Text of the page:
Lala Har Dayal was arrested by US immigration officials on the 25th of March, 1914 and, after extensive interrogation, released on bail four days later.[xv] Falling back into the nomadic tendencies of his early life due perhaps to the wanderlust of a wistful revolutionary spirit (though intimidation seems a more likely explanation), Har Dayal quickly fled to Europe, continuing his radical activities in Germany, the Ottoman Empire, and Sweden.[xvi] For his part, the skilled William Hopkinson never lived to be rewarded by his Canadian employers, being assassinated a few months later in British Columbia by one “Mewa Singh,” a former informant eager to rehabilitate his reputation after betraying his fellow revolutionaries to avoid a charge of arms smuggling. Though Hopkinson’s personal efforts went largely unappreciated, the greater infiltration of the Ghadar would prove disastrous throughout 1914 and 1915.
Komagata Maru, The First World War, and a Ghadar Call to Action
In the days following Har Dayal’s hasty departure from the United States, another Indian immigrant set into motion his own plans to oppose colonial hegemony, albeit through decidedly different tactics. Opposing the Canadian government’s continuous journey laws, Gurdit Singh, a prominent Singaporean businessman, had hired in 1914 a Japanese passenger ship, the Komagata Maru, for a voyage to Canada. Greatly publicizing his venture, Singh made stops at Hong Kong, Shanghai, and Yokahama, collecting hundreds of Sikh passengers. Singh and most of his passengers were barred from disembarking in Vancouver, however, and Singh was threatened to pay his charter dues lest the Komagata Maru be impounded.[xvii] While a public collection organized by Sikh immigrants in Canada managed to cover the charter, the Komagata Maru's passengers were still barred from entering Canada, with Sir MacBridge of British Columbia stating unequivocally "To admit Orientals in large numbers would mean in the end the extinction of the white peoples and we have always in mind the necessity of keeping this a white man's country."[xviii] After two months in limbo, the Komagata Maru sailed back East. With the outbreak of the First World War, however, passengers from Singapore and Hong Kong were not allowed reentry. Finally landing in Bengal, an altercation between frustrated passengers and police led to a police-orchestrated massacre in an event British officials later deceptively dubbed the “Budge Budge Riot.” There were 43 casualties.[xix]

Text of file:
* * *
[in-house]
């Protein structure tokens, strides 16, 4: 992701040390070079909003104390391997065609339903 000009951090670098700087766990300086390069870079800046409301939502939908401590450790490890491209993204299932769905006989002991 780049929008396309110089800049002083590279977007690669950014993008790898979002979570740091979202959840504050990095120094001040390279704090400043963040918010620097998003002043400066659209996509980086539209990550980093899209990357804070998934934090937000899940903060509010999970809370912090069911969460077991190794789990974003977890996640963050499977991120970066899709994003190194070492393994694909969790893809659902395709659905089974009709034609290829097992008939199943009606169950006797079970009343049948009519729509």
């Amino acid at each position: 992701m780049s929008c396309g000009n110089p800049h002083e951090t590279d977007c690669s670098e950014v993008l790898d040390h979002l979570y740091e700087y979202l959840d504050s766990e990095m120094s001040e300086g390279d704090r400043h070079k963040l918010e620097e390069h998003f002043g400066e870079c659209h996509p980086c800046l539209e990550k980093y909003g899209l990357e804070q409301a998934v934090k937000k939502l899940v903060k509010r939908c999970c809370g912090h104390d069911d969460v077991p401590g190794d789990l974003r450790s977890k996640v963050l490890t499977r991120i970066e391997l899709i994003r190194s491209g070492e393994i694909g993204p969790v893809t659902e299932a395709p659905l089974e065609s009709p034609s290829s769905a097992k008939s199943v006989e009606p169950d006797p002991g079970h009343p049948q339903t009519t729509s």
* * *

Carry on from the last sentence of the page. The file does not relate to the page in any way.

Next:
(Gurdit Singh, standing in the far left of the first row, aboard the Komagata Maru)
Moved to action by the fate of the Komagata Maru and the promise of a poorly defended India following Britain’s entry into the First World War, the Ghadarites launched their greatly anticipated plans for revolution. Donating his property to the Ghadar Party, Jawala Singh volunteered to personally lead the initial band of revolutionaries across the Pacific aboard the ship Korea. Addressing the gathering of revolutionaries aboard the Korea, Ram Chandra, successor to Har Dayal as party secretary, made clear to the Ghadarites their goals. Noted Chandra, “your duty is clear. Go to India. Stir up rebellion in every corner of the country. Rob the wealthy and show mercy to the poor. In this way gain universal sympathy. Arms will be provided you on arrival in India. Failing this, you must ransack the police stations for rifles.”[xx]